Community and Culture
Working Unwanted Jobs
— Mike Dawson, Peninsula Daily News 1993, reprinted with permission
Timber: Mexicans work cedar jobs no one else wants.
Lake Ozette — Giant cedar stumps on the North Olympic Peninsula like monuments to the men who felled trees with cross-cut saws many years ago. Those loggers of European descent left springboard notches in the stumps like historical markers of a time when only the best was plucked from the forests. They were followed in the 1970s by the "shake rats" often longhaired, bearded sawyers, who cut the remaining cedar trees into blocks- or bolts- for sale to mills that split them into shakes and shingles.
Today, Mexican immigrants with chain saws carve up what is left- the old stumps and the logs buried under slash. Dario Ruiz, a legal Mexican immigrant, is one Hispanic who has made it in the shake bolt business. Last year he netted $19,000 as an independent cutter, paying $2,000 in federal income taxes. Hi said he like the work because he is outside, in the woods and on his own.
The shake bolt industry is what draws immigrants to the Peninsula. That, and salal picking, where immigrants pick green underbrush and sell it to floral companies, who in turn sell to shops for use in flower arrangements. In both salal and cedar harvest, the immigrants work as independent contractors for whoever buys the permits, immigration officials say.
They like it because they are paid in cash, without having to prove legal status to an employer or the state Department of Labor and Industries. Some say that because immigrants work for less money, they have stolen jobs away from Americans trying to make it in the West End.
Sean McCaffey "years ago when I started in this business it was 100 percent white, redneck-oriented," he said.
Then a few years ago the Mexicans arrived. At first they were tree planters. He resented them, especially when they moved into cedar.
"I started out as an ethnic bigot," he said.
Last summer he worked side-by-side with Ruiz and several other Hispanics near Lake Ozette.
"After a while you get to understanding the entire picture- these people are the future." He said, standing in a patch of second-growth timber dotted with stumps.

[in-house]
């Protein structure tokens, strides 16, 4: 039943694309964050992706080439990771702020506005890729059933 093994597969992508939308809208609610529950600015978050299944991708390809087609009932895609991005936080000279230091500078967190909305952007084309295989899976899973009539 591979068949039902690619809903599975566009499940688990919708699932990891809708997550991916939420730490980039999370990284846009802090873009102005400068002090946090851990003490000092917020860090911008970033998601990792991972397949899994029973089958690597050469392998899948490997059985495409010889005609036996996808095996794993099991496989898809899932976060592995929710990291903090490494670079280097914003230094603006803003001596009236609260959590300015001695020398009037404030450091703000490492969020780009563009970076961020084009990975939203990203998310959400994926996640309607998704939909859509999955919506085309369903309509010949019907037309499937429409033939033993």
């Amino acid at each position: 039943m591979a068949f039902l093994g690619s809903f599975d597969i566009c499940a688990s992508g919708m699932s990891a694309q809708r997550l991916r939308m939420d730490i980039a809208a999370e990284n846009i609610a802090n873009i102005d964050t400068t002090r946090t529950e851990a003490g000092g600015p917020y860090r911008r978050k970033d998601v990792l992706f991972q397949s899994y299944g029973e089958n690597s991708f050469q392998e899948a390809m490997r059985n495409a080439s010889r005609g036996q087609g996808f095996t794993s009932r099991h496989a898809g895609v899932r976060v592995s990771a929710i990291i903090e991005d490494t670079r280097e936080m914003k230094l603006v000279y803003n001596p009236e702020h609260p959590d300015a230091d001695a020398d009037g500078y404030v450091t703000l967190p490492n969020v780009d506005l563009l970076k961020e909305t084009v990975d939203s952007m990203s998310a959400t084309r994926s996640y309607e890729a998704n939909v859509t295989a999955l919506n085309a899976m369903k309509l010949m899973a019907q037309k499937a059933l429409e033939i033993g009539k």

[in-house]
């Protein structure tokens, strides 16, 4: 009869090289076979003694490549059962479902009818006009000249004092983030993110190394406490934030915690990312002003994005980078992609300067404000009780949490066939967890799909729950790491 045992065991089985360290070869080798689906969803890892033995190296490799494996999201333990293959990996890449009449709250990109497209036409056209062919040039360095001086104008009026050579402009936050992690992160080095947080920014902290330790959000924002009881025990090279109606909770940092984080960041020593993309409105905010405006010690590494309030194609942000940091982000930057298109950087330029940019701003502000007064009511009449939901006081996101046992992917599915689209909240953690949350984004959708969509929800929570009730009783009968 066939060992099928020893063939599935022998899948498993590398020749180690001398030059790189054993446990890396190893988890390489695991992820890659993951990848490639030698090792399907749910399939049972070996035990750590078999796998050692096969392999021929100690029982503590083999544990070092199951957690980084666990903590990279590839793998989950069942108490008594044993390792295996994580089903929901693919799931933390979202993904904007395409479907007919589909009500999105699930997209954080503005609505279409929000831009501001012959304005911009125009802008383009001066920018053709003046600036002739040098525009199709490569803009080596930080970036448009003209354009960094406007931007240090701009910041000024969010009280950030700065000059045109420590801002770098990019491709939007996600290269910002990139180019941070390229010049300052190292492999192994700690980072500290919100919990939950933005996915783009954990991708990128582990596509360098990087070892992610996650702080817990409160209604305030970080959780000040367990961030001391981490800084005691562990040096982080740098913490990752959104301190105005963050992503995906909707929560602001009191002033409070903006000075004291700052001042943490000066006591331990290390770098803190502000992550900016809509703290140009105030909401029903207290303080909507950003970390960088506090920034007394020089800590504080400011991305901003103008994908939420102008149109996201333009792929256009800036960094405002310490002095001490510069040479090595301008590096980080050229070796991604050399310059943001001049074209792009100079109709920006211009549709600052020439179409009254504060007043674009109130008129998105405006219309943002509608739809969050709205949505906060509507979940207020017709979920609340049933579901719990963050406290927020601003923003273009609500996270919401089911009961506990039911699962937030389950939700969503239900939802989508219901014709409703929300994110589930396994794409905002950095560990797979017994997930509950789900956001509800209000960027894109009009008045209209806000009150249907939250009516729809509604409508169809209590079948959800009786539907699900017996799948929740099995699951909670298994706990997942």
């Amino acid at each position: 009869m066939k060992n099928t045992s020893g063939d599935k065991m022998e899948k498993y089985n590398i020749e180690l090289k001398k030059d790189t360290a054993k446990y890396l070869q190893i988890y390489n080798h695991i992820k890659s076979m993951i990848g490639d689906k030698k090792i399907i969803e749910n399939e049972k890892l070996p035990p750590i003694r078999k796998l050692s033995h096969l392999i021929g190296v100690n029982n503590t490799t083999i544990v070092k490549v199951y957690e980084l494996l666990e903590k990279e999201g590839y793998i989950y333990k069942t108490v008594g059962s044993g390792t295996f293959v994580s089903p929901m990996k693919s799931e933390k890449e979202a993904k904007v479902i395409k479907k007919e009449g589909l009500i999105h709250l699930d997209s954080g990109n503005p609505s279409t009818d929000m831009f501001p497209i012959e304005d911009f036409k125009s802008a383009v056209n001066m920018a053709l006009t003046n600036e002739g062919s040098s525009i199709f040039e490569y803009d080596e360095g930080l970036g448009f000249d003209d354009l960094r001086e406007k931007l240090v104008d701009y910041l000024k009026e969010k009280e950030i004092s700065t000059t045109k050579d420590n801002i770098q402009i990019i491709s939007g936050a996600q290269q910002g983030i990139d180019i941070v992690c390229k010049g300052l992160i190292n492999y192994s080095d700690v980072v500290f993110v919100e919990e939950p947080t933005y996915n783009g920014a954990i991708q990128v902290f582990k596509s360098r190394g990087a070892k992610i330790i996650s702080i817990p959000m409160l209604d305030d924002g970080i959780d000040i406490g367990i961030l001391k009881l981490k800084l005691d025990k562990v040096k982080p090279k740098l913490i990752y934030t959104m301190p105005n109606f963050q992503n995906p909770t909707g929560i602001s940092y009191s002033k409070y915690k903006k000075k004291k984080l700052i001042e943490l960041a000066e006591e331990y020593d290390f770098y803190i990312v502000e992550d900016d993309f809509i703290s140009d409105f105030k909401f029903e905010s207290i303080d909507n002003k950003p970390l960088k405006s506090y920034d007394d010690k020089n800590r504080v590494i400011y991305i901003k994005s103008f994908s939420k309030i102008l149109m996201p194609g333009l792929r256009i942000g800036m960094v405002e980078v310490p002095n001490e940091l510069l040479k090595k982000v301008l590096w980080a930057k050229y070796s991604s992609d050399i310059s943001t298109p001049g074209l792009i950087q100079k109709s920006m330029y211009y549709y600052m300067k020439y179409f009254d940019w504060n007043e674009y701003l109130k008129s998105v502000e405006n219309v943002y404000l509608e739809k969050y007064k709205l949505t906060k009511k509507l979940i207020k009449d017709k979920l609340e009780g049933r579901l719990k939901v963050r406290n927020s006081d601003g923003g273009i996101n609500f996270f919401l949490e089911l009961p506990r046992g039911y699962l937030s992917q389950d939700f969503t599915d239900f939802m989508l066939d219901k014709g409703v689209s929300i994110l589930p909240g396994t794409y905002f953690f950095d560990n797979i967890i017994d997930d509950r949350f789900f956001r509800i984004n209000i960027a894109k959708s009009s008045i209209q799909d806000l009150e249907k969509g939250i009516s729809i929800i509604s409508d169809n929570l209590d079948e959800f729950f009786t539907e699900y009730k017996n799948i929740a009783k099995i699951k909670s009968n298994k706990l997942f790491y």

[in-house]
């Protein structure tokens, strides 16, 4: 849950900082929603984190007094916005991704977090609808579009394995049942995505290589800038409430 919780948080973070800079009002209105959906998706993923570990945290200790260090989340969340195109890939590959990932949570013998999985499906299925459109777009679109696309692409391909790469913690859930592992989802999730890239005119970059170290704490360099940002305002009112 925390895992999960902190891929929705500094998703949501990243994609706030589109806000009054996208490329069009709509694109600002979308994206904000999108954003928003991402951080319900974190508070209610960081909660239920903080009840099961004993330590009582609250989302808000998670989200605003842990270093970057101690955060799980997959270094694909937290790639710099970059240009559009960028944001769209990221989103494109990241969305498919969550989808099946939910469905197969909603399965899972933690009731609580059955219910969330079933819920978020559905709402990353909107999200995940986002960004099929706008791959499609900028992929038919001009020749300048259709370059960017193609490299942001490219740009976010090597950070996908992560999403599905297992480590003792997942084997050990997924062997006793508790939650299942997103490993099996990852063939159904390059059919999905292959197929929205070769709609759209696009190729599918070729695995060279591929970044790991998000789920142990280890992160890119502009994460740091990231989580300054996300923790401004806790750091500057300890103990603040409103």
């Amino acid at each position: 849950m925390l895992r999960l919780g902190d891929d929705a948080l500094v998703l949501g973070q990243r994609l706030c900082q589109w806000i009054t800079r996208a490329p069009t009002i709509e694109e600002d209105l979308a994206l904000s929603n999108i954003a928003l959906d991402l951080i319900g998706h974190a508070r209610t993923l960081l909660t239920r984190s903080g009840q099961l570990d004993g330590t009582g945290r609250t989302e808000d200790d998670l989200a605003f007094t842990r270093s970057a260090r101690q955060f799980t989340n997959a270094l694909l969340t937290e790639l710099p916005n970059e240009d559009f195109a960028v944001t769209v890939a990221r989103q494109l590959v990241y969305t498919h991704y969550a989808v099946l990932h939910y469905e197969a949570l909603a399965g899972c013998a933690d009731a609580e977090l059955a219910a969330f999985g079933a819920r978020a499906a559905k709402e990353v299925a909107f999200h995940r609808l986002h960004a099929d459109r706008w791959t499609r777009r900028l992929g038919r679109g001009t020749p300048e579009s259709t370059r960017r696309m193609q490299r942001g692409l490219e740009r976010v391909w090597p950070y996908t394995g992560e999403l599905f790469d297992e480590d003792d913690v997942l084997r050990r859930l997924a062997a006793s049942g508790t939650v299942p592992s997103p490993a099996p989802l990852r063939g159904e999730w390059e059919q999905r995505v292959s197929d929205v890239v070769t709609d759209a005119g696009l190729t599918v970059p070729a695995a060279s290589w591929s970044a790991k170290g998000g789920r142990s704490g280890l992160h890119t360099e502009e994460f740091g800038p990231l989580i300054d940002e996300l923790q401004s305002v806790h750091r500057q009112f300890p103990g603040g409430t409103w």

"The reason they are doing so great is because they have developed a fine American work ethic- better than most Americans," he said.
The Mexicans generally work salvage sales or old clear-cuts where they have to dig the logs out of the dirt to cut them. The sales are usually on clear-cuts that have been worked over once or twice before, McCaffrey said.
"Gringo cutters" have already cut what they could get on the surface, he said, adding that Mexicans always seem to get a little more.
"There is no limit to what they will do to take every bit of merchantable cedar from a show," he said.
Walter Culbertson of Port Angeles, who came to the Peninsula from the East Coast in the 1970s and became a shake rat, buys such sales. He signs up Mexicans as contractors. They are not stealing jobs from Americans, he said.
"Why do the gringos who have worked with us must leave and go where the wood is better?" he asked. Few Americans will work the salvage sales, he said.
"Actually, I see the Mexicans supporting the mills, because for every Mexican in the woods, that makes a job in the mill," he said.
With cedar becoming more scarce, he said, " All of sudden a mill owner who wouldn’t even talk to a Mexican says, ’Please sell me wood.’"
However, many of the Mexican cutters are not honest, clean-cut woodsmen. Many of the cedar sales are worked by illegal immigrants and some criminals, officials say.
Culbertson said he keeps illegal immigrants and drug dealers off the job because he does not need hassles from police and Border Patrol agents. Nor goes he need any more threats or guns pointed at him by bad elements of the immigrant population.
Most of the bosses who recruit undocumented workers are themselves legal, immigration officials say. Called "patrons" they are middlemen, brokers who buy timber sales and hire illegal immigrants to work them. The same practice is common on salal picking. Their bids often can beat others because their overhead is low. Their workers sleep crammed into camp trailers. They live off beans and tortillas and other inexpensive food. Such outfits include drug dealers or those working off drug debts, officials say. Many of those operations are located in Grays Harbor County.
Ruiz said he has seen drug dealers and various other criminals on shake jobs, but he minds his own business.
"I do my job, and I say nothing," he said.